The file photo shows a model of the Chinese space station Tiangong orbiting Earth.
China says the United States is ignoring its obligations under outer space treaties and endangering the safety of astronauts, following two "close encounters" between a Chinese space station and satellites operated by the private American company SpaceX this year.
At a regular press conference in Beijing on Tuesday, Chinese Foreign Ministry spokesman Zhao Lijian said that Chinaís new space station, Tiangong, had to maneuver to avoid colliding with a Starlink satellite in July and October, while condemning the United Statesí "irresponsible" and "unsafe" conduct in space.
"The US... ignores its obligations under international treaties, posing a serious threat to the lives and safety of astronauts," Zhao said, urging Washington to "act in a responsible manner" and take measures to prevent such close encounters from happening again.
He said China had complained to the United Nations Office for Outer Space Affairs earlier this month about the two encounters.
According to a note submitted by Beijing to the United Nations space agency, the incidents "constituted dangers to the life or health of astronauts aboard the China Space Station."
Under the principles of Outer Space Treaty, which forms the basis of international space law, members should bear responsibility for both their governmental and non-governmental activities in outer space, it added.
Starlink, a division of SpaceX, operates a constellation of close to 2,000 satellites that aims to provide internet access to most parts of Earth. SpaceX, which is a private American company independent of the US military and NASA, has not commented on the incidents.
Meanwhile, Jonathan McDowell, an astronomer at the Harvard-Smithsonian Center for Astrophysics, said evasive maneuvers to reduce the risk of collisions in space are becoming more frequent as more objects enter Earthís orbit and with higher frequency.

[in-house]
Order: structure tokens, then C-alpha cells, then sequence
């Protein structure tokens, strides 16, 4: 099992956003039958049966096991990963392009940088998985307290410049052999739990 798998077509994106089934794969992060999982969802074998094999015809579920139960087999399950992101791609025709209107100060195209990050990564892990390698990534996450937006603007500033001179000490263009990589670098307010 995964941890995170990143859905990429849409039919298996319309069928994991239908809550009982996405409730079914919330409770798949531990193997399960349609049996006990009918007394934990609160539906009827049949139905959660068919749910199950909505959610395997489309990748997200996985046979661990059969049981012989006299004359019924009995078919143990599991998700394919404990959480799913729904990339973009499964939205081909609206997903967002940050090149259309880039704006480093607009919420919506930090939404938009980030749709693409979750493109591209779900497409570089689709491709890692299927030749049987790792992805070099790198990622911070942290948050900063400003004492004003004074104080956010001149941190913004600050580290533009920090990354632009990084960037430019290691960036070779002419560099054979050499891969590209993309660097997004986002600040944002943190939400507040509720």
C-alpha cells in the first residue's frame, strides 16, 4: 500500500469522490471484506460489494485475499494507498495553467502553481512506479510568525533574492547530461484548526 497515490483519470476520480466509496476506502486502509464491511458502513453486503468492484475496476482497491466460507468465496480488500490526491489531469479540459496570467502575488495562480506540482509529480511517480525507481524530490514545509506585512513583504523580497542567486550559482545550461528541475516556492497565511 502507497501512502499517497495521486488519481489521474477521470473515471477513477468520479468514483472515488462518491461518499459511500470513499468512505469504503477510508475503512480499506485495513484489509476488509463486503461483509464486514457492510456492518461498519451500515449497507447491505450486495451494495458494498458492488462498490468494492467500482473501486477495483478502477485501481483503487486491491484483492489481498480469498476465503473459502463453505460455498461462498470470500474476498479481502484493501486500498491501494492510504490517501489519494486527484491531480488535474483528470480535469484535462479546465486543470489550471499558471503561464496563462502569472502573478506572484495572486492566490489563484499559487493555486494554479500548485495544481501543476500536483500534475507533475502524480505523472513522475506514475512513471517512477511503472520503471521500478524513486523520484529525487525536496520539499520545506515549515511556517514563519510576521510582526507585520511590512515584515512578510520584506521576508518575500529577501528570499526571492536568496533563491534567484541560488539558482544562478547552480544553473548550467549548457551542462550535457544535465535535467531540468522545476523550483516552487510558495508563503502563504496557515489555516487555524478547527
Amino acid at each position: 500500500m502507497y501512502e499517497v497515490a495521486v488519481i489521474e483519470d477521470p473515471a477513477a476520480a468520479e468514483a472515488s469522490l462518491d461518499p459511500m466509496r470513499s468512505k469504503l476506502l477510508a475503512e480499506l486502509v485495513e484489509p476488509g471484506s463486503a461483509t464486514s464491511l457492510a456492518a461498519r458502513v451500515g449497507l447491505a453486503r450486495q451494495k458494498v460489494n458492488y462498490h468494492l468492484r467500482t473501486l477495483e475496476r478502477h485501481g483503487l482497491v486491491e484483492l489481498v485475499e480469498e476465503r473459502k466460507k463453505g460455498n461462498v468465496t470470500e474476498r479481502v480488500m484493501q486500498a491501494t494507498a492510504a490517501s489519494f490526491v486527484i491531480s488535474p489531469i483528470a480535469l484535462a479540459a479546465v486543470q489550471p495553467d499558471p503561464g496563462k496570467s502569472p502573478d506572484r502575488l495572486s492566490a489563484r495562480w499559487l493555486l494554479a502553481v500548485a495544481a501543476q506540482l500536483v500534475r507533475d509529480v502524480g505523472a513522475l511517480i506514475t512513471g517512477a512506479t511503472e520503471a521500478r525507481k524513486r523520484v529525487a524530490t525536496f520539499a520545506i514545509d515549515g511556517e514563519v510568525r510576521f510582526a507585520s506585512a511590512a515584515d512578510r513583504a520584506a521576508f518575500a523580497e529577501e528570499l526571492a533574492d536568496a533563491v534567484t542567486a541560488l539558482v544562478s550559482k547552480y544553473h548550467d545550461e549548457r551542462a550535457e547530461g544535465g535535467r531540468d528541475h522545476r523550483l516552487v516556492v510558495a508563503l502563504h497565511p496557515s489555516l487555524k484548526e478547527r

"Weíve really noticed the increase in the number of close passes since Starlink started getting deployed," he told AFP, warning that any collision would likely "completely demolish" the Chinese space station and kill everyone on board.
Beijingís complaint about Starlink prompted criticism on Chinese social media of SpaceXís billionaire founder Elon Musk, who is otherwise widely admired in China for his business accomplishments. Muskís electric car maker Tesla sells tens of thousands of vehicles in China each month.
"Prepare to boycott Tesla," a user commented on the popular Chinese social media platform Weibo.
Chinaís space program has already seen the nation land a rover on Mars and sent probes to the moon.
The core module of Chinaís Tiangong, or "Heavenly Palace," entered orbit earlier this year and is expected to become fully operational next year. The completed station will be similar to the Soviet Mir station that orbited Earth from the 1980s until 2001. It is expected to be a competitor to the International Space Station (ISS) and may become the sole space station to remain in orbit once the ISS retires.
The ISS is due for retirement after 2024, although NASA has said it could potentially remain functional beyond 2028.